Four preserved Class 37s, with a combined age of 199, have been bought for use on the main line with Colas Rail.
One (37175) has not been used on the national network since it was withdrawn in 1999. All had been withdrawn by December 2001.
The youngest of the four ‘37s’ is 37421, which was delivered brand new on February 13 1965. It ended its main line career in April 2005, when it was withdrawn by EWS and deemed surplus to requirements.
Elsewhere, a Class 47 withdrawn in 1996 (47715) is set for a return to the main line with GB Railfreight, via a third party hire (it is owned by Harry Needle Railroad Company).
These sales all highlight a desperate need for traction, as companies win lucrative new contracts.
The awarding of National Delivery Service contracts by Network Rail has seen Colas, GBRf and Direct Rail Services all acquire more traction. That need has in turn been recognised by smaller firms and individuals, who have been quick to snap up locomotives from preservation and scrap merchants with the aim of returning them to the main line.
Because of this, examples of Classes 20, 31, 37, 47 and 73 all look set for returns to the main line. As this issue of RAIL went to press, it appeared that Class 47s, the first of which date from 1962, appear to be a hot commodity despite having largely fallen out of favour in recent years. Class 37s, the first of which dates from 1960, also appear to be popular with operators.
But at the same time as these veterans are back in favour, Colas is also taking delivery of brand new Class 70s being built by GE Transportation. Three (70801/803/805) are in the UK already, with 70802 on its way from America. Six more (70804/806-810) will follow.
Colas has also been snapping up Class 56s from scrap merchants, with several rescued from European Metal Recycling’s Kingsbury yard, having previously been sold by DB Schenker.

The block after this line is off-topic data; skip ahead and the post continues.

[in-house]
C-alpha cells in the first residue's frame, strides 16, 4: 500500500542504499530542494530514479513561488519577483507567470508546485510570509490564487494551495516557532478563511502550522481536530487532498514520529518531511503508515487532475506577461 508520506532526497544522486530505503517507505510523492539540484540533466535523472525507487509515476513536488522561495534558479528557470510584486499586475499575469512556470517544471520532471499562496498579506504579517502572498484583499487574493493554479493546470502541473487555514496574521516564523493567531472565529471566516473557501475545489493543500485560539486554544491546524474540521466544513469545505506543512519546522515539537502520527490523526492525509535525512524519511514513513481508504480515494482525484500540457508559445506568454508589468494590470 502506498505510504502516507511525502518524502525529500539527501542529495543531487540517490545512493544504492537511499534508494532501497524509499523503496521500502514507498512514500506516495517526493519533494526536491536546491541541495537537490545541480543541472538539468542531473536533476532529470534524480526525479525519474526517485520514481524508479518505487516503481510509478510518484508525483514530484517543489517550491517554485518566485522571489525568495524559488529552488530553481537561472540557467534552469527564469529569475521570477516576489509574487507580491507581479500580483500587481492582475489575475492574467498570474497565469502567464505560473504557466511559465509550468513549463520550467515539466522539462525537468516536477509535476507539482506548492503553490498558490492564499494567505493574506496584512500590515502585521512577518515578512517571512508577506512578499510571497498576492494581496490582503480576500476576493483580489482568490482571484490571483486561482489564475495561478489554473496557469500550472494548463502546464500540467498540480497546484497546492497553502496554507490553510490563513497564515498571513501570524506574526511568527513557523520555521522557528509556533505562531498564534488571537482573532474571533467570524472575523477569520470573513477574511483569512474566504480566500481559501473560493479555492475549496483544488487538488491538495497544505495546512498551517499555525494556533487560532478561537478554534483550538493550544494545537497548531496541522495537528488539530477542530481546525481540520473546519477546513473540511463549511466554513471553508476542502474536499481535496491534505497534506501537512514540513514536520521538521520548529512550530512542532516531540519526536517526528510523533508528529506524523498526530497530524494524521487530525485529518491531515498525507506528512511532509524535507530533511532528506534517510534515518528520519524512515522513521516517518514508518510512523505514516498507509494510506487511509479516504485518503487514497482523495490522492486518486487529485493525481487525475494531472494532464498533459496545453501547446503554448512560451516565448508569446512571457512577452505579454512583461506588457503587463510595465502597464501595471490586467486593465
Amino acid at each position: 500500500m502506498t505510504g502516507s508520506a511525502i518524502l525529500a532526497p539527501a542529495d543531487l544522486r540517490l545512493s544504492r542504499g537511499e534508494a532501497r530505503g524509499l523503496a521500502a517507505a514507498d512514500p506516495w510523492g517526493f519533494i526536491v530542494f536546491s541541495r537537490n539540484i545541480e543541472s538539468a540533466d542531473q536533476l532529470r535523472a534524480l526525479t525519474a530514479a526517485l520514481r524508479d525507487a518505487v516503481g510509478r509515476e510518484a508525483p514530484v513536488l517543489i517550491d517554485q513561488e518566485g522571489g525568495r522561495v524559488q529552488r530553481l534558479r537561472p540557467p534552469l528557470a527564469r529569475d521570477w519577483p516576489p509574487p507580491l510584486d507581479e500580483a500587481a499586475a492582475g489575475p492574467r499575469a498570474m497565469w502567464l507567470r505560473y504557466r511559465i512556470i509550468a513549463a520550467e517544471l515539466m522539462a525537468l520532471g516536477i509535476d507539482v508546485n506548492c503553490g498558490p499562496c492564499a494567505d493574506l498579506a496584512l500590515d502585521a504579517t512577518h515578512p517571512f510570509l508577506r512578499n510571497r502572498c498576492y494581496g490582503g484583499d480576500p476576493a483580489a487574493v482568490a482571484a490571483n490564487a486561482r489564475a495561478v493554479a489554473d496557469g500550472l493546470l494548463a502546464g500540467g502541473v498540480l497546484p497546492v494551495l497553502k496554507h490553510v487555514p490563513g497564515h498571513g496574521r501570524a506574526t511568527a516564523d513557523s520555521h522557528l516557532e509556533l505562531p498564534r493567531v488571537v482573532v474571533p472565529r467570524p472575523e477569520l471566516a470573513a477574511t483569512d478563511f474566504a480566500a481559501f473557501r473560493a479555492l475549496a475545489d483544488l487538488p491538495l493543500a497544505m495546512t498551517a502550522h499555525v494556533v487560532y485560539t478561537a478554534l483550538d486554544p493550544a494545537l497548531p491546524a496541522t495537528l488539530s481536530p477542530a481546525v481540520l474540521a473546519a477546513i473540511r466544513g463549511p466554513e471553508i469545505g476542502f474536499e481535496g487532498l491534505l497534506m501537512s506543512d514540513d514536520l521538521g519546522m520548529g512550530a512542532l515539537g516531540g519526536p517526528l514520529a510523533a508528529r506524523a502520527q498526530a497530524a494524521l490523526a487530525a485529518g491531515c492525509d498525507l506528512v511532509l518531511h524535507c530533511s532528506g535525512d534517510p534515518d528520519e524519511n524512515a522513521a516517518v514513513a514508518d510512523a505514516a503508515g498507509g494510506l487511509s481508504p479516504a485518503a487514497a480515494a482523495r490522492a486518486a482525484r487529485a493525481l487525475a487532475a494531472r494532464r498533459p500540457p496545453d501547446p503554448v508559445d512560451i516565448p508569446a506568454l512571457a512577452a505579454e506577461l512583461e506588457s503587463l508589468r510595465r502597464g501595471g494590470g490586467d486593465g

Established companies such as Direct Rail Services and GBRf are also in the hunt for locomotives. DRS has bought and sold traction over the past 12 months, as it evaluates its fleet ahead of the arrival of 15 brand new Class 68s.
GBRf has bought eight brand new Class 66s that will be delivered to the UK this summer, in addition to three ‘66s’ it has bought from Holland. Two more ‘66s’ were leased from Beacon Rail, having been imported from Germany. And a further 15 Class 66s have just been ordered, with delivery starting later this year. In total, the company will own 23 brand new locomotives.
As well as the ‘66s’, GBRf has also acquired 16 Class 92s owned by parent company Eurotunnel. These are now owned outright by GBRf. Six are operational now, and a further six will be reactivated, with the remaining four to be used for spares.
Together with the purchase of the 21 new Class 66s, GBRf believes that this is the largest locomotive purchase in one go since EWS bought 250 Class 66s in 1996.
As of January 16, there were 223 stored main line locomotives from an overall fleet of 1,286 (including 58 yet to enter traffic). So who owns what?
- This feature was published in RAIL 741 on 5 February 2014